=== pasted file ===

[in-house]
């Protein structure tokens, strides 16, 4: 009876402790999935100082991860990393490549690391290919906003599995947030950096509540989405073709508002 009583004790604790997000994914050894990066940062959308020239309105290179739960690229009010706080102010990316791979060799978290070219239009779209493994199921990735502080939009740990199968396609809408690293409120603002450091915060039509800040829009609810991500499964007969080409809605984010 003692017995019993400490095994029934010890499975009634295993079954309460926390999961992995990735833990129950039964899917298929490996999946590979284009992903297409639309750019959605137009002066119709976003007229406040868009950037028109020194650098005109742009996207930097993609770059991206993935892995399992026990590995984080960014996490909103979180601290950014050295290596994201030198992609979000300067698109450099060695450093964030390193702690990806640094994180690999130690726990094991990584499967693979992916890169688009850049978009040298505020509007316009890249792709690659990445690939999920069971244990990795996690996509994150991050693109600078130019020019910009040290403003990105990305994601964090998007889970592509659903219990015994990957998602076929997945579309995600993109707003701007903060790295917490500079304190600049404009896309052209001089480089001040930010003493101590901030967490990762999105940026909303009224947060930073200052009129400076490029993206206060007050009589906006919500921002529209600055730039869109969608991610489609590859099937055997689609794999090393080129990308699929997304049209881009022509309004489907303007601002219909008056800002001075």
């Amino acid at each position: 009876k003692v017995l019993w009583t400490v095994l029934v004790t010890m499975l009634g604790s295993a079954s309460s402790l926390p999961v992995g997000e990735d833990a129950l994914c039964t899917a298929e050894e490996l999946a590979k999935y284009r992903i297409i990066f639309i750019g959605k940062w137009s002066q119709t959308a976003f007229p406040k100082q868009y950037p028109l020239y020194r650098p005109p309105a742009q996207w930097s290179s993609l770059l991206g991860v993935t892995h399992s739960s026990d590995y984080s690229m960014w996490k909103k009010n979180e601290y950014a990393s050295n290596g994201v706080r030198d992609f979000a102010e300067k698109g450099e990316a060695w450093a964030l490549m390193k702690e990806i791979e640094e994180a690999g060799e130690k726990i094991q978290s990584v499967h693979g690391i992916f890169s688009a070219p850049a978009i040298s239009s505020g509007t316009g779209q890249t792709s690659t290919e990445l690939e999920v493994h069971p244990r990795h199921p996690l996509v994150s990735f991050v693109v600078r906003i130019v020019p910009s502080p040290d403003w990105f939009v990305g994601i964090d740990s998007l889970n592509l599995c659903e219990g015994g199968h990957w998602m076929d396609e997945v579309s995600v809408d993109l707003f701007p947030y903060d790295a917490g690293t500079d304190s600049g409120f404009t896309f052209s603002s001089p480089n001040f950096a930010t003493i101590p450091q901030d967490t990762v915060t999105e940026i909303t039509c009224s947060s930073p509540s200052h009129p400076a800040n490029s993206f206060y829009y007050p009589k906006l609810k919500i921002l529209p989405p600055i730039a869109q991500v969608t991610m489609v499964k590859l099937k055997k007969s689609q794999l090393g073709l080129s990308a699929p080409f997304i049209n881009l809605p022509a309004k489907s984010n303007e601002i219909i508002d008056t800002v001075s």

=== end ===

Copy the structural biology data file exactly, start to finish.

[in-house]
């Protein structure tokens, strides 16, 4: 009876402790999935100082991860990393490549690391290919906003599995947030950096509540989405073709508002 009583004790604790997000994914050894990066940062959308020239309105290179739960690229009010706080102010990316791979060799978290070219239009779209493994199921990735502080939009740990199968396609809408690293409120603002450091915060039509800040829009609810991500499964007969080409809605984010 003692017995019993400490095994029934010890499975009634295993079954309460926390999961992995990735833990129950039964899917298929490996999946590979284009992903297409639309750019959605137009002066119709976003007229406040868009950037028109020194650098005109742009996207930097993609770059991206993935892995399992026990590995984080960014996490909103979180601290950014050295290596994201030198992609979000300067698109450099060695450093964030390193702690990806640094994180690999130690726990094991990584499967693979992916890169688009850049978009040298505020509007316009890249792709690659990445690939999920069971244990990795996690996509994150991050693109600078130019020019910009040290403003990105990305994601964090998007889970592509659903219990015994990957998602076929997945579309995600993109707003701007903060790295917490500079304190600049404009896309052209001089480089001040930010003493101590901030967490990762999105940026909303009224947060930073200052009129400076490029993206206060007050009589906006919500921002529209600055730039869109969608991610489609590859099937055997689609794999090393080129990308699929997304049209881009022509309004489907303007601002219909008056800002001075």
């Amino acid at each position: 009876k003692v017995l019993w009583t400490v095994l029934v004790t010890m499975l009634g604790s295993a079954s309460s402790l926390p999961v992995g997000e990735d833990a129950l994914c039964t899917a298929e050894e490996l999946a590979k999935y284009r992903i297409i990066f639309i750019g959605k940062w137009s002066q119709t959308a976003f007229p406040k100082q868009y950037p028109l020239y020194r650098p005109p309105a742009q996207w930097s290179s993609l770059l991206g991860v993935t892995h399992s739960s026990d590995y984080s690229m960014w996490k909103k009010n979180e601290y950014a990393s050295n290596g994201v706080r030198d992609f979000a102010e300067k698109g450099e990316a060695w450093a964030l490549m390193k702690e990806i791979e640094e994180a690999g060799e130690k726990i094991q978290s990584v499967h693979g690391i992916f890169s688009a070219p850049a978009i040298s239009s505020g509007t316009g779209q890249t792709s690659t290919e990445l690939e999920v493994h069971p244990r990795h199921p996690l996509v994150s990735f991050v693109v600078r906003i130019v020019p910009s502080p040290d403003w990105f939009v990305g994601i964090d740990s998007l889970n592509l599995c659903e219990g015994g199968h990957w998602m076929d396609e997945v579309s995600v809408d993109l707003f701007p947030y903060d790295a917490g690293t500079d304190s600049g409120f404009t896309f052209s603002s001089p480089n001040f950096a930010t003493i101590p450091q901030d967490t990762v915060t999105e940026i909303t039509c009224s947060s930073p509540s200052h009129p400076a800040n490029s993206f206060y829009y007050p009589k906006l609810k919500i921002l529209p989405p600055i730039a869109q991500v969608t991610m489609v499964k590859l099937k055997k007969s689609q794999l090393g073709l080129s990308a699929p080409f997304i049209n881009l809605p022509a309004k489907s984010n303007e601002i219909i508002d008056t800002v001075s």